The spread of China’s coronavirus is providing investors with another reason for caution. The S&P 500 Index gave up earlier gains and closed down by 0.9% on Friday last week as the CDC confirmed a second US case of the disease in Chicago. Over the weekend, the coronavirus cases continued to rise. There are 2,862 confirmed cases so far in China and the death toll in China has risen to 81. In the U.S., a fifth case of coronavirus was confirmed.
How did the market perform during epidemics like this?
- The stock market was quite immune to the epidemics in the last two decades.
- Swine Flu outbreak in 2009 was the worst pandemics which claimed over 200k lives worldwide and 4k lives in the US alone. However, the S&P 500 Index rose 36% in the 12 months after the outbreak started in April 2009.
Data Source: FactSet
Possible impacts of this latest outbreak:
- Some economists estimated that the outbreak could lower China’s GDP growth by 1%. The impact on the US economy would be minimal as US growth is more dependent on domestic demands. The world economy, as a whole, may slow further because China has been a major driver.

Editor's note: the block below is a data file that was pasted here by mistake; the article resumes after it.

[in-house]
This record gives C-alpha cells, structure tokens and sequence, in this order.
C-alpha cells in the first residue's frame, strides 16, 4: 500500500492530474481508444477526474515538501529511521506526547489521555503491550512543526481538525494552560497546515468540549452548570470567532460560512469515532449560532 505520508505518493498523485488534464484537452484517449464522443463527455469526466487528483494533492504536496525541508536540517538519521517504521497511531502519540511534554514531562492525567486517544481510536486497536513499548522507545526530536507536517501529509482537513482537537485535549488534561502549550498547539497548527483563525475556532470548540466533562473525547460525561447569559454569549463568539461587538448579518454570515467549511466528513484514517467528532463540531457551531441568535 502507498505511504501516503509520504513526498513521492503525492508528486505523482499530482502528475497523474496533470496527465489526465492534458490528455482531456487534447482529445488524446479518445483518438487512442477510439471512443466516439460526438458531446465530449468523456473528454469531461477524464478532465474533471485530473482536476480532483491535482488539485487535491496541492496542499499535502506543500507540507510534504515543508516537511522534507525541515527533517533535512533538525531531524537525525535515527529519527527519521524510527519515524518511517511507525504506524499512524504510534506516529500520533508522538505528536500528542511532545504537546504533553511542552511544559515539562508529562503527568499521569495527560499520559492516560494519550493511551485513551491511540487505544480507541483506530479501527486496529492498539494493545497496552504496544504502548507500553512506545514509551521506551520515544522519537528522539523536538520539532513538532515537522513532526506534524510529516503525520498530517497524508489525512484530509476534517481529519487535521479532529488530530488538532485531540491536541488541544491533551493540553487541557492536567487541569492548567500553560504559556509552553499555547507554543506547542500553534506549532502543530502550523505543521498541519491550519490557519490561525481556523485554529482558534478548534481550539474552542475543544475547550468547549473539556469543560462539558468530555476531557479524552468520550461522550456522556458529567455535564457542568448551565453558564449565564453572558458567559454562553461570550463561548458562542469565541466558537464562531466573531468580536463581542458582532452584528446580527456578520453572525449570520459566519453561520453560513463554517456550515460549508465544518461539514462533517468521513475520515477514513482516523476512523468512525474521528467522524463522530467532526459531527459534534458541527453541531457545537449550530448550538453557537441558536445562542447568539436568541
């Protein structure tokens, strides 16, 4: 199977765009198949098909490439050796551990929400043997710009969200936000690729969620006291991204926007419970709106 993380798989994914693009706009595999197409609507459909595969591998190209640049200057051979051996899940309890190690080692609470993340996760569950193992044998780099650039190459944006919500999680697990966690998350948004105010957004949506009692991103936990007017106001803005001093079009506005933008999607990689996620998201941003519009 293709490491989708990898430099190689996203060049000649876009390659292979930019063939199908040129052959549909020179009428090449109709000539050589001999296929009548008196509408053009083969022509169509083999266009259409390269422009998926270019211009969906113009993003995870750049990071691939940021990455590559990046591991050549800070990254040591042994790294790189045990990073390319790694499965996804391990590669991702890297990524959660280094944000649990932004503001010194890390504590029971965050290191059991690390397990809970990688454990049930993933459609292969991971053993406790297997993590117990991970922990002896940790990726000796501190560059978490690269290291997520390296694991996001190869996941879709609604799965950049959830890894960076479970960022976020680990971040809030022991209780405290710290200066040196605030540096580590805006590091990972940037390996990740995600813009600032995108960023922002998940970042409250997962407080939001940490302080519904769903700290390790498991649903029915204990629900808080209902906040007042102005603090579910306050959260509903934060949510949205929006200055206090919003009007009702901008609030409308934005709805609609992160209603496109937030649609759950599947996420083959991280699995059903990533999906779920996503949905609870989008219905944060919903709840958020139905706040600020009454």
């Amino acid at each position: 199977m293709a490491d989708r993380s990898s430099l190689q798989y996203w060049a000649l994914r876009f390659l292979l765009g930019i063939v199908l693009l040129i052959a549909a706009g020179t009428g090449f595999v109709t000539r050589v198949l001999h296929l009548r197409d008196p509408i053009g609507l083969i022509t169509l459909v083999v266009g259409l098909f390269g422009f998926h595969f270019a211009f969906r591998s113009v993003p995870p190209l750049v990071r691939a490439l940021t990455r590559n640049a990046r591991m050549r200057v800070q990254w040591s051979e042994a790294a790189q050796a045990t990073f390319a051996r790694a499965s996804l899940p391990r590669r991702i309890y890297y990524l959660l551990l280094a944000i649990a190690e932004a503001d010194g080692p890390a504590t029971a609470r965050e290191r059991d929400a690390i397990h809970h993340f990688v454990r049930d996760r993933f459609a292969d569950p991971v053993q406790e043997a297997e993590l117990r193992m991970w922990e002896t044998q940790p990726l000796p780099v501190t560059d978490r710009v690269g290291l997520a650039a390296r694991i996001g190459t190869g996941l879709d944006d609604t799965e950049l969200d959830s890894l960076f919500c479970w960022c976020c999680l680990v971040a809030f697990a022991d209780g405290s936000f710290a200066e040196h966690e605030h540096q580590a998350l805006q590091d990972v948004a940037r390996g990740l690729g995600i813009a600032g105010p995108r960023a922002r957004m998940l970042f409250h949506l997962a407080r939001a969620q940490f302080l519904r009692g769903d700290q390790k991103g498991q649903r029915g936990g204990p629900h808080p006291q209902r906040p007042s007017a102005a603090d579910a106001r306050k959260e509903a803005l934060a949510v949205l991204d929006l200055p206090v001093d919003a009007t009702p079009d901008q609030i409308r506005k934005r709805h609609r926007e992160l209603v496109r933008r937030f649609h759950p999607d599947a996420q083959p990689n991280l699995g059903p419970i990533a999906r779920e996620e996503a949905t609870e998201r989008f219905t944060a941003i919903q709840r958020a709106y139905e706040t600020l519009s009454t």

- Market sentiment may be negatively impacted if the virus continues to spread to the US, especially when the market level and valuation are at current lofty levels.
- Industries related to travel or tourism such as airlines and hospitality may be hurt the most.
- International and emerging market stocks may have more downside as their economies are more related to China.
- Market performance is always driven by fundamentals like corporate earnings, interest rates and the state of the economy. Now we are at the beginning of the outbreak. Whether it can change the current fundamentals remains to be seen.
- Historically, the epidemics did not have much of an impact on the underlying economic fundamentals, but there will be more short-term market volatility.
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